Back On The Bands Part 2: Portable Operation

Back on my first trip to Dayton in 2011, I was about to escape without spending a lot of cash when I found myself taking a long, hard look at the Buddipole system. This portable offset dipole looked well made, and it seemed to have a bit of a cult following with QRP operators. I was getting up the nerve to pick one up when one of my friends discouraged me from buying one. ‘They just don’t work that well’ is what he told me, and I ended up walking away.

Fast forward to March of 2019, also known as the third month of January here in the Midwest. And even though I’d just spent a bunch of money on parts for an inverted L antenna that were still sitting in the box, I decided today was the day, and I placed my order for a new Deluxe Buddipole. Within a few days I was out in front of my house, getting ready to go tailgate portable with the Buddipole from my driveway.

Getting Started

A close up of the ‘cold side’ coil.

Antenna assembly is pretty simple with easy to follow instructions. I didn’t time myself, I’d guess my first attempt at getting it up an on the air took me about 20 minutes tops, but I’d say I’m closer to the ten minute mark now. I was also impressed with the build quality as well. All of the threads on the coils, antenna arms, and whips seemed to be well made. No binding or stripping reported here. That same quality and enginuity can be found throughout the entire design. Even the guy rope connector seemed well thought out, but none of that means a thing if it doesn’t work.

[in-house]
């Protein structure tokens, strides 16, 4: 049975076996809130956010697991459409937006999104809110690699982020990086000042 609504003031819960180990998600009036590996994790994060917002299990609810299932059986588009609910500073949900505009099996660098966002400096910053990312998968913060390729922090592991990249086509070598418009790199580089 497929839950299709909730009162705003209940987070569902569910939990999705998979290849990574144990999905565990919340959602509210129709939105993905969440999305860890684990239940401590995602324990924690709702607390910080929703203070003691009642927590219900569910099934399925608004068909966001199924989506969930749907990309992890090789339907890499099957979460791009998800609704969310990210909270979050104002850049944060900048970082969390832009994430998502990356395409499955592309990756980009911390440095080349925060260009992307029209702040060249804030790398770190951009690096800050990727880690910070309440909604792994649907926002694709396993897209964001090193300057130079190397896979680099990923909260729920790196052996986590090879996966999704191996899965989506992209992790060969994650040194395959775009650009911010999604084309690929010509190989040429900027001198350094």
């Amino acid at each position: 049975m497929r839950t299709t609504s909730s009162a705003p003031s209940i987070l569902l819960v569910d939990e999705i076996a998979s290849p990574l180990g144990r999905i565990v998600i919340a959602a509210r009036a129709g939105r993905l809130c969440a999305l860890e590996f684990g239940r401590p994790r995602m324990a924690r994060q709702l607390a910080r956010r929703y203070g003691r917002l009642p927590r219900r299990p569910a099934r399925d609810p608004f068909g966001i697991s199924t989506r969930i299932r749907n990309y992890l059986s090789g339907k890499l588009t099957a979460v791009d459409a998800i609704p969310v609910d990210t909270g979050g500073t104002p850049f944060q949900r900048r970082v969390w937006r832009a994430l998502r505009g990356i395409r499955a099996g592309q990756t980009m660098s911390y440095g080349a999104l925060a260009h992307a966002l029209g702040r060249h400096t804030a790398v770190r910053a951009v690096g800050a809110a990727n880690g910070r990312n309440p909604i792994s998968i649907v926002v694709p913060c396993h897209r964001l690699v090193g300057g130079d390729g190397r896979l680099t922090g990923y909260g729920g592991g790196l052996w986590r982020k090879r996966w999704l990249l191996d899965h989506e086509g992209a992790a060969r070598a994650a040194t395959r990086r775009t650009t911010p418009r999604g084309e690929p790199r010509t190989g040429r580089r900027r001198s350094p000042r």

The center tee. Notice the banana plugs used to feed each side. It can’t get much simpler than this.

After dealing with an uncooperative 12v battery (another casualty of the long, cold winter) and digging out an old power supply, I was finally ready to connect the coax and burn up some clouds. My first stop was where I always go first: the Maritime net on 14300. The net controller was in seven land, but I managed to work him on the first call. Nice! I told him what I was up to, and he gave me a signal report of a 5/7. Not too shabby for a coil shortened dipole! I was ready to work some more stations but it was starting to get cold, and 20m was already shutting down for the night, but I was still pretty happy. A trip from Iowa to the Oregon coast with a portable antenna is always a good thing, but I still had my doubts. could this antenna perform on a regular basis, or was this just a fluke?

Fire, a very important ingredient for all outside adventures in the early spring. Brrrrr!